Maria Cornelius: To be honest, not much as of now. Warlick stresses defense and rebounding, the tenets of Tennessee basketball.

She demands efforts and won’t coach it. If a player won’t put out effort, Warlick won’t play them. Game minutes are earned in practice, and no starting slots are ever guaranteed.

Warlick also is returning to the style of defensive play that Tennessee got away from recently because of personnel not suited to play it, although a lot of that was caused by injury. From 2008 to last season, nine significant players were out with serious injuries. Tennessee was constantly having to put together patchwork lineups with players out of position, including the most critical spot of point guard.

Warlick wants the team to go back to full court pressure, suffocating defense. Summitt was always a man-to-man defense coach and she had to get away from it recently and rely more on zones.

Tennessee’s recruiting targets are agile, athletic and defensive-minded. They can play the old school version of Tennessee defense, the kind that Elzy played for the Lady Vols and can teach.

Warlick also doesn’t want Tennessee to lock into set offensive plays. She wants players to have offensive freedom, to read the defense, adjust and make decisions with and away from the ball. She is emphasizing player movement and spacing.

Tennessee will have set plays in the half-court setting, but the primary goal this season is to run, run, run. Warlick said she intends to use every player on the roster.

Sue Favor: What changes in the returnees stand out the most, both collectively and individually?

Maria Cornelius: Cierra Burdick used the summer to get in basketball shape. That first full summer from freshman to sophomore year is so vital in terms of game improvement and conditioning, and Burdick earned raves from the coaches for her summer work ethic and dedication.

Meighan Simmons is a better defender as a junior. She is using her speed, always an asset on offense, to her benefit on defense.

Ariel Massengale is more vocal, noticeably so. She is just a sophomore but she realizes she has to take ownership of a young team from the point spot.

Taber Spani has fully embraced the role of senior leader. If she can stay healthy, she can be a force for the Lady Vols because of her shooting ability and her natural leadership skills.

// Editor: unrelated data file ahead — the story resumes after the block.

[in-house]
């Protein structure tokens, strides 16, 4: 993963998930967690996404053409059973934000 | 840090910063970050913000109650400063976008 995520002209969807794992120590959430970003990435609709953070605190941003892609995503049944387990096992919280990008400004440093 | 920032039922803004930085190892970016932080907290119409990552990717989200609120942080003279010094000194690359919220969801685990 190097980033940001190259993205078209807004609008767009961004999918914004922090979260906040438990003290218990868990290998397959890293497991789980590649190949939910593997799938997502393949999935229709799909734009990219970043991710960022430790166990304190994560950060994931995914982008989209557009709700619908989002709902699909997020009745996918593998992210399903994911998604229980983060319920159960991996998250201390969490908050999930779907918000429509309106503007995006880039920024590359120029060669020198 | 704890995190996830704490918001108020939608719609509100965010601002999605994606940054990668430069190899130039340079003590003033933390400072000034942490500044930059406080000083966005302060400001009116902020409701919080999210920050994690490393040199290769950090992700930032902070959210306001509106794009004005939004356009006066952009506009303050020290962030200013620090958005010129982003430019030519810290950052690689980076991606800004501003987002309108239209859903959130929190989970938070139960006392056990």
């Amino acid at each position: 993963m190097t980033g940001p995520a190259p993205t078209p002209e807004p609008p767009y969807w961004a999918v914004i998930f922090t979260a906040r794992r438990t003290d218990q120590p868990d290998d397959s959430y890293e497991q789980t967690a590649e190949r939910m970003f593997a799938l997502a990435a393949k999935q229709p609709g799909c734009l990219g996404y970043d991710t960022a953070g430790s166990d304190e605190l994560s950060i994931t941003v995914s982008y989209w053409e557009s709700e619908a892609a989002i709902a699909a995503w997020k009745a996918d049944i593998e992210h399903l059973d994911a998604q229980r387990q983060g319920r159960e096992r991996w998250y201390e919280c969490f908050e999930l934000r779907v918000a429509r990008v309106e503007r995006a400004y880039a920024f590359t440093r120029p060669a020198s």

Kamiko Williams seems to understand that her defense can get – and keep her – on the floor. She is so athletic and skilled and needs to fully buy into the system into her final year.

Isabelle Harrison used the summer to get stronger. She worked out with her older brothers and then returned to campus and mentored the younger posts. She is already showing more poise on the court and making better decisions with the ball.

Andraya Carter lofts a jumper. Bashaara Graves is at left. Both are very athletic freshmen for the Lady Vols who will have to be ready this season

Photo by Maria Cornelius

Sue Favor: You and others have said Andraya Carter is the most athletic Lady Vol you’ve seen in a while. What kind of things does she do to make her special?

Maria Cornelius: Her jumping ability is eye-popping. Her vertical leap – standing still, no step – has been measured at 30.5 inches, which puts her above the best ever recorded in college by Candace Parker and Glory Johnson.

She has natural quickness, laterally and north-south. She also has work ethic and attitude to match her skill set, which can take her from a very good player to a great one.

It is never a good idea to put too many expectations on a freshman, but Carter gives the Lady Vols depth at the guard spot, and she will keep the returning players honest. Coaches always want enough depth to push players into earning minutes, not getting them because of circumstances, and Carter will push for playing time.